At first glance, Kunitachi City seems a bit soft when it comes to temples and shrines. But while it doesn't have the numbers, cultural properties, meditation sessions and one of the oldest in the entire Kanto region mean that the quality of its locations make them worth the visit. Here is an introduction to the temples and shrines of Kunitachi and how to reach them.
Aoyagi Inari Shrine
Originally located in what is now Fuchu City, Aoyagi Inari Shrine was washed away by flooding and then moved to its current location in Kunitachi in the mid-18th century. Much used with its faded and moss covered inari fox statues with their rustic stone base construction, the shrine is a magnet during local festivals.
A 16-minute walk from Yagawa Station on the JR Nambu Line.
A busy temple, perhaps the most talked about feature of Eifukuji Temple is a rather large onigawara demon roof ornament held within the grounds. The temple also offers seated zazen mediation practice on the second Sunday of each month while a hanami cherry blossom viewing gathering is held each spring.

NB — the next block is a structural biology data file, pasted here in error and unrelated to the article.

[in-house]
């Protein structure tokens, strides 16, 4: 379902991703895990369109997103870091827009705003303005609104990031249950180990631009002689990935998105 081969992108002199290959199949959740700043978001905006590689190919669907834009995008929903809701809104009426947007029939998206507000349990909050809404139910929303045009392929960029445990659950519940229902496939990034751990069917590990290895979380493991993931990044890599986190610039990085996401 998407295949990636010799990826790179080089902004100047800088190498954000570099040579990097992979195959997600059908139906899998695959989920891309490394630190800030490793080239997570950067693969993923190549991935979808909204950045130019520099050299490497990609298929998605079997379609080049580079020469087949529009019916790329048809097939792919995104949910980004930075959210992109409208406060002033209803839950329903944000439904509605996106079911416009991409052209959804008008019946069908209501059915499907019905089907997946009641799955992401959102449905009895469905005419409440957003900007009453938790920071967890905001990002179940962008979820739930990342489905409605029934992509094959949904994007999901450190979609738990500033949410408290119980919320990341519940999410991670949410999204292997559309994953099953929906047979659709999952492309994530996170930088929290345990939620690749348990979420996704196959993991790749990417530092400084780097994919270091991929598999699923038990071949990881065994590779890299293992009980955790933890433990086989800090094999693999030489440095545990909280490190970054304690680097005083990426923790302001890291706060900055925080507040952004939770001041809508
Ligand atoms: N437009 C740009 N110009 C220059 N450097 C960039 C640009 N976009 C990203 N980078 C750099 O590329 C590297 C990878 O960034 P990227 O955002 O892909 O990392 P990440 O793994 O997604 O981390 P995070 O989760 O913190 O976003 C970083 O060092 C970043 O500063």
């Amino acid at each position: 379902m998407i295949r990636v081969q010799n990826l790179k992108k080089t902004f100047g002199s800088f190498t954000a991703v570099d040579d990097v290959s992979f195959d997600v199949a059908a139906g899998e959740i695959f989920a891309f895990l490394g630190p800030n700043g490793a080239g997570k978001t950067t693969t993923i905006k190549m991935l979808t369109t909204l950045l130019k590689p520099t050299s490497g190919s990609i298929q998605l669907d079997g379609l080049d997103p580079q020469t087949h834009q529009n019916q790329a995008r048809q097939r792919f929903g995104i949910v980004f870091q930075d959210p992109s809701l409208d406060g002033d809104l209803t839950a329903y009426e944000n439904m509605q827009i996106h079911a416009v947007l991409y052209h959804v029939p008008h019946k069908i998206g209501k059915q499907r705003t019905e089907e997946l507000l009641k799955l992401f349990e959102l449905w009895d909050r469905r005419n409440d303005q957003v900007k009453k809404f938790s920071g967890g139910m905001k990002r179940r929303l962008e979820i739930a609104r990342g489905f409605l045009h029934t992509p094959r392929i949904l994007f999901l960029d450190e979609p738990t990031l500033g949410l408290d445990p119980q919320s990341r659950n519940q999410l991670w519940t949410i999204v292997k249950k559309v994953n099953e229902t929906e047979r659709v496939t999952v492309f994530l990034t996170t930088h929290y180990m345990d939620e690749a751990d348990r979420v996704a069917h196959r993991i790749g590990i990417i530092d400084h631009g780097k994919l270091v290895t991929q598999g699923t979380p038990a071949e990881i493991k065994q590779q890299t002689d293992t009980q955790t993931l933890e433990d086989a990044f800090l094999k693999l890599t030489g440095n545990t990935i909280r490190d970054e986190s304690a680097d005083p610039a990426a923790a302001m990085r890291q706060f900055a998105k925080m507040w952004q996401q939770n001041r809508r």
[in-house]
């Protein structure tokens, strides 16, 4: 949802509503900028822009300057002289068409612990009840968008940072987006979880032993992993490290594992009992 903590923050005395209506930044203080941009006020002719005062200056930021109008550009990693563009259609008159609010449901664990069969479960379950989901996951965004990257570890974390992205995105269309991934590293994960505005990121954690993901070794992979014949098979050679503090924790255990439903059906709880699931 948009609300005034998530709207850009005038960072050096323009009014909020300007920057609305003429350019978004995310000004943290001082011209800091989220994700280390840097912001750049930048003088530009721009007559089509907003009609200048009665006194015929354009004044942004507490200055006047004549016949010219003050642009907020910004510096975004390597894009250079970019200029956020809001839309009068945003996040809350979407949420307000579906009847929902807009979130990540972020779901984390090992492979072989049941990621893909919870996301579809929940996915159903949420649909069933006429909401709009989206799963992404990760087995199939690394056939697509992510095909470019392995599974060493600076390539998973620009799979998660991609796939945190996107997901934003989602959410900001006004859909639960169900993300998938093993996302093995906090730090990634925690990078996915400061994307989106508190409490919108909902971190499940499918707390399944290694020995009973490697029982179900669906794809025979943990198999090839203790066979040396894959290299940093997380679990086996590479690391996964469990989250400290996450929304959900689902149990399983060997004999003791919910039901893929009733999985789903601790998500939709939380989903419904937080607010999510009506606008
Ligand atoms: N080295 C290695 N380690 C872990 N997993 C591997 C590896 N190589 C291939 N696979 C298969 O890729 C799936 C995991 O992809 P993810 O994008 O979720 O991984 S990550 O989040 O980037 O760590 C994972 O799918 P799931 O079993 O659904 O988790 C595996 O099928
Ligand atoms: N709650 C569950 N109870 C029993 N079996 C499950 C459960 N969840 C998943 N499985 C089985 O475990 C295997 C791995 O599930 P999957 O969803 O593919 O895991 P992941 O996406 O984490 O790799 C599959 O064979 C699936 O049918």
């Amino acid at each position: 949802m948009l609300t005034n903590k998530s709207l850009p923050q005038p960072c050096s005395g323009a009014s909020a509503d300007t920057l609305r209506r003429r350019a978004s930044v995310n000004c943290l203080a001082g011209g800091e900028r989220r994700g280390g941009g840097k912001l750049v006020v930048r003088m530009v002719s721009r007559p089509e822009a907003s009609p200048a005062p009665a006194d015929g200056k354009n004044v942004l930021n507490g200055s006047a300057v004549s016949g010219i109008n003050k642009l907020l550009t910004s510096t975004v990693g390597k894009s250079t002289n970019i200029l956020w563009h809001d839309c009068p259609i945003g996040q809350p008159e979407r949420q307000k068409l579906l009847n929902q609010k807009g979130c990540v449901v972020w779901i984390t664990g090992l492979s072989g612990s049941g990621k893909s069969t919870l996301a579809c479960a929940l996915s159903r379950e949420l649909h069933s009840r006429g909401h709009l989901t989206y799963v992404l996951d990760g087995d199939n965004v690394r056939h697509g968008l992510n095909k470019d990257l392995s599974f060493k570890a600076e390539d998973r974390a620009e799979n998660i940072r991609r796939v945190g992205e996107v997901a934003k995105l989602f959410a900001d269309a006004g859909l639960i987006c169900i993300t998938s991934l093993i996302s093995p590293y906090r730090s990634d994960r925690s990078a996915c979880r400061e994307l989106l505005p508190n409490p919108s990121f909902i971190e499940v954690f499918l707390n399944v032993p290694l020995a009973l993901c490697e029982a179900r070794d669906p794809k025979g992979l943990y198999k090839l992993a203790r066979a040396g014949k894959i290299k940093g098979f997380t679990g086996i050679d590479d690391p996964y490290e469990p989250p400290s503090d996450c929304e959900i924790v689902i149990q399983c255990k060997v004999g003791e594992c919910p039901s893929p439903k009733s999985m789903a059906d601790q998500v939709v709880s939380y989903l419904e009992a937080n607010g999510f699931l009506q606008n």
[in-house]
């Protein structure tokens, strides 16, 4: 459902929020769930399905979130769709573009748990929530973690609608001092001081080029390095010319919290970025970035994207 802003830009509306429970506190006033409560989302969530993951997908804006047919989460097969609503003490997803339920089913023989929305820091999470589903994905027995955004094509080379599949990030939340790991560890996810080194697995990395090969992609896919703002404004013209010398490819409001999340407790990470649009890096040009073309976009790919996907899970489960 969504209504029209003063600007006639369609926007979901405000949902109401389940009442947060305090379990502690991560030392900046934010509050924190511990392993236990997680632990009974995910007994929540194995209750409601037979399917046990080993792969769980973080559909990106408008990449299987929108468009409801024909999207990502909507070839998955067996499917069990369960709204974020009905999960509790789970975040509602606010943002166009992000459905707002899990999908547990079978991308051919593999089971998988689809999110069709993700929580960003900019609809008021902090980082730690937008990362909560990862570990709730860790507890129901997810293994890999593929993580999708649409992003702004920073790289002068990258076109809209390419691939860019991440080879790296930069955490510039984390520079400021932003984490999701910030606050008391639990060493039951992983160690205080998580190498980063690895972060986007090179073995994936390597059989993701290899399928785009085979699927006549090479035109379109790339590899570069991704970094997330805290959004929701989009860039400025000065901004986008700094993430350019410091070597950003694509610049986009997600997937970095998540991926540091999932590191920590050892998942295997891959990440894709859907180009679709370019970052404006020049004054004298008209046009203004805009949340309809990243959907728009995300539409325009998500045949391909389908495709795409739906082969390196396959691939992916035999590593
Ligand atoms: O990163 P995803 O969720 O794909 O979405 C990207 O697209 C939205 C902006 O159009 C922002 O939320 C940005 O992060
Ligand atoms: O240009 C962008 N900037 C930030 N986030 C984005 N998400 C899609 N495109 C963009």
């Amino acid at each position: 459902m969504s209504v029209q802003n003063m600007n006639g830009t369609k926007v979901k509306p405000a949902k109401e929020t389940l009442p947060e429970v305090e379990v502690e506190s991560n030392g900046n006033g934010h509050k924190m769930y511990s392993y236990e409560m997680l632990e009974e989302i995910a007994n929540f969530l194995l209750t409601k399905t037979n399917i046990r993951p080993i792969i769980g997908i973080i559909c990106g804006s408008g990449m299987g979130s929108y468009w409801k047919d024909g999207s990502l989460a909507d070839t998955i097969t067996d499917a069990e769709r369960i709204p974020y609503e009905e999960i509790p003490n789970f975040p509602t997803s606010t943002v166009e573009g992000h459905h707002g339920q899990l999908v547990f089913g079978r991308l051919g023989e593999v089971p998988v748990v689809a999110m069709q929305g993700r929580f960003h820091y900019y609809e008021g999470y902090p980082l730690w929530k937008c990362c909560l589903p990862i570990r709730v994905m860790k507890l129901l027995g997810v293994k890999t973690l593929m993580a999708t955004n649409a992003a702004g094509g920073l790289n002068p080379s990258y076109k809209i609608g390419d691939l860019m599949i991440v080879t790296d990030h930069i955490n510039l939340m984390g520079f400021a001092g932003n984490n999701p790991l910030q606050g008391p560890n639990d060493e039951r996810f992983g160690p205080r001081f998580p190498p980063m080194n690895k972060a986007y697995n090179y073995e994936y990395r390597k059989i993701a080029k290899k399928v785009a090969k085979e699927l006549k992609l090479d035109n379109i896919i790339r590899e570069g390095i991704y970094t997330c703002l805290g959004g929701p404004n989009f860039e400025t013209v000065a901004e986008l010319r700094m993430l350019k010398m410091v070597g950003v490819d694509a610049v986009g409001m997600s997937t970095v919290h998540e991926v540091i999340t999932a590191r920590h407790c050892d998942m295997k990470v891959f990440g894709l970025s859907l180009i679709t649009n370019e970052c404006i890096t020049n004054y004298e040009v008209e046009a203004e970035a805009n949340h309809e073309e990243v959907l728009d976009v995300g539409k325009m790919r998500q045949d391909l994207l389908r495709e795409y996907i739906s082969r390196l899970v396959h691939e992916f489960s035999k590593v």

A 3-minute walk from Yagawa Station on the JR Nambu Line.
A Zen temple with some 600 years of history, Nanyoji Temople features a number of structures that have been recognised by the city as cultural properties. These include its shoro bell tower, the hondou main shrine building, a soumon entrance gate, and even the temple's garden has been recognised.
A 6-minute walk from Yagawa Station on the JR Nambu Line.
Yaho Tenmangu Shrine
The Kanto region's oldest Tenmangu shrine, Yaho Tenmangu Shrine is a cultural and historical gold mine. Featuring wooden komainu guardian statues and a tablet made from Japanese cypress, both which are registered as cultural properties, the shrine is also surrounded by a 'sacred forest' recognised as a Natural Monument.
A 3-minute walk from Yaho Station on the JR Nambu Line.